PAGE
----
India Insight

Manmohan Singh’s shrinking room for manoeuvre on Pakistan

It is more than two weeks since Indian Prime Minister Manmohan Singh signed a declaration with his Pakistani counterpart Yusuf Raza Gilani aimed at rebuilding ties, but the attacks on Singh haven’t abated at home.

By agreeing to delink terrorism from the broader peace process and including a reference to the threats inside Pakistan’s troubled Baluchistan province – which Pakistan says is stoked by India – Singh is seen to have gone too far to accommodate the neighbour without getting anything in return.

If the sustained nature of the attacks from the security establishment, the Hindu nationalist opposition and the sniper firing from within Singh’s ruling Congress is any indication, he has a rocky path ahead in any engagement with Pakistan.

As Pratap Bhanu Mehta who heads the Centre for Policy Research in New Delhi notes, the continuing controversy over the Sharm el-Sheikh statement poses a huge challenge for the prime minister.  “He has to recognise how much at odds his strategy on Pakistan appears to be with a lot of public opinion.”

You can be sure the next time Singh meets Gilani or anyone else from the Pakistani establishment in some third nation (a trip to Islamabad is hard to comprehend on current public opinion), there will be a billion people watching him.  They will scrutinise every move, every comment, and every word that he signs off on.

And now, Pakistan’s militants strike in its Kashmir region

A suicide bomber has struck in Pakistani Kashmir killing two soldiers in what is said to be the first such attack in the Himalayan region. The attacker targeted military barracks, which raises the question whether Pakistan’s Islamist militants are opening a new front just as they come under pressure in the northwest.

A suicide attack in Muzaffarabad, eerily identical to the scores that have taken place on the Indian side of the scenic region in the past, will trigger interest in New Delhi for likely clues to which way the war in Pakistan is headed.

Nobody yet has claimed responsibility, but if it is the Pakistan Taliban what signal is it sending? Is it going to fight the Pakistani army everywhere including Kashmir, which really has been at the core of Pakistan’s policy towards India.

from Pakistan: Now or Never?:

India: should it take a gamble on Pakistan?

Some people in India are calling upon the new coalition government to make a series of bold moves towards Pakistan that will compel the neighbour to put its money where  the mouth is.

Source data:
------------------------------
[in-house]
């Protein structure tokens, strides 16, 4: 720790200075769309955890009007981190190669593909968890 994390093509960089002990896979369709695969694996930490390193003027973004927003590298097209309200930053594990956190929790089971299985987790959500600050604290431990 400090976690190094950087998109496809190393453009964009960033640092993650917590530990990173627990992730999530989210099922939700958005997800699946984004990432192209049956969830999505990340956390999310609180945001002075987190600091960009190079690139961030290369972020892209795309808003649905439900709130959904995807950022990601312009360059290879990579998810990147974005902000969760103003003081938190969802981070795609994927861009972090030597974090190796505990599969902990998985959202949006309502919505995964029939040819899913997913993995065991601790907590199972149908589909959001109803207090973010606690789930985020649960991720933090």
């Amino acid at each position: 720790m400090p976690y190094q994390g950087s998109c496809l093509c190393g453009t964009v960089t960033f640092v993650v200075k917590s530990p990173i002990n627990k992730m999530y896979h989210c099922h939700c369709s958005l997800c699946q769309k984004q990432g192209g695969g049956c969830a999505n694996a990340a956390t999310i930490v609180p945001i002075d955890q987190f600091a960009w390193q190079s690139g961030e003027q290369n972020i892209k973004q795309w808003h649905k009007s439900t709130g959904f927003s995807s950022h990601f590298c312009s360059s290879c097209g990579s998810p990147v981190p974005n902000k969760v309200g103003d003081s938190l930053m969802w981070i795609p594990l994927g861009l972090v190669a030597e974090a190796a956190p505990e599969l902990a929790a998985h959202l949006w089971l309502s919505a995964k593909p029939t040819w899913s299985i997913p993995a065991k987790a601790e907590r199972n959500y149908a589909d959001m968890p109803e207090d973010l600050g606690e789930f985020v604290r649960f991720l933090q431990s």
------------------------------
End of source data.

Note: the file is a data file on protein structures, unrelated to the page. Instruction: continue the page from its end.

If Pakistan keeps saying that it cannot fully and single-mindedly go after militants on its northwest frontier and indeed increasingly within the heartland because of the threat it faces from India, then New Delhi must call its bluff, argued authors Nitin Pai and Sushant K. Singh in a recent piece for India's Mint newspaper.

How about Prime Minister Manmohan Singh, back for a second term, giving a categorical public declaration that Pakistan need not fear an Indian military attack so long as the Pakistan army is engaged in fighting with Taliban militants?  While a verbal commitment may not convince the military brass in Rawalpindi, it will likely play well in Washington as it rathchets up pressure on the Pakistan army to take the battle to the militants.

from Pakistan: Now or Never?:

India and Pakistan’s missed opportunities on Kashmir

India and Pakistan aren't always bickering, including over Kashmir, the dispute that has defined their relationship over more than six decades. Away from the public eye, top and trusted envoys from the two countries have at various times sat down and wrestled with the problem, going beyond stated positions in the public and even teasing out the contours of a deal. In the end of course, someone's nerve failed, or something else happened and the deal was off.

Beginning 2004  and up until November 2007 India and Pakistan were embarked on a similar course and very nearly came to an agreement on Kashmir, says investigative journalist Steve Coll in an article for the New Yorker. Special envoys from the two countries met in secret in hotels in London, Bangkok and London to lay out a solution and after three years they were ready with the broad outline of a settlement that would have de-militarised Kashmir.

An abstract of the article  is here and the Washington Post  has a story on it.

Is India playing its hand well over Mumbai?

It has been a tense game of poker between India and Pakistan since the Mumbai attacks. On the face of it, India had the much stronger hand — not least because it captured one of the attackers alive and got him to confess to being trained in Pakistan.

But has it played its cards well?

Some analysts say India overplayed its hand in the initial days after the attack by saying the military option remained open.

That allowed Pakistan to cloud the issue and raise the spectre of an Indian military strike — neatly uniting the country behind the army and against India.

“Sitting here watching the Taj burn down”

Reuters Editor, South Asia, Phil Smith is reporting from outside the landmark Taj Mahal hotel in Mumbai, where Western hostages are being held.

“The scene at the famous gate of India is chaos, with dozens of army, police and fire trucks struggling to control a situation which began in the late evening on Wednesday. Searchlights illuminate the front of the Taj hotel, as up to five gunmen hold hundreds of hotel guests hostage. There have been several explosions from inside the hotel and earlier, grenades were thrown from windows and exploded in the street.

“At around 3 a.m., a large explosion set fire to the top part of the building, and fires are still burning on the upper floors.

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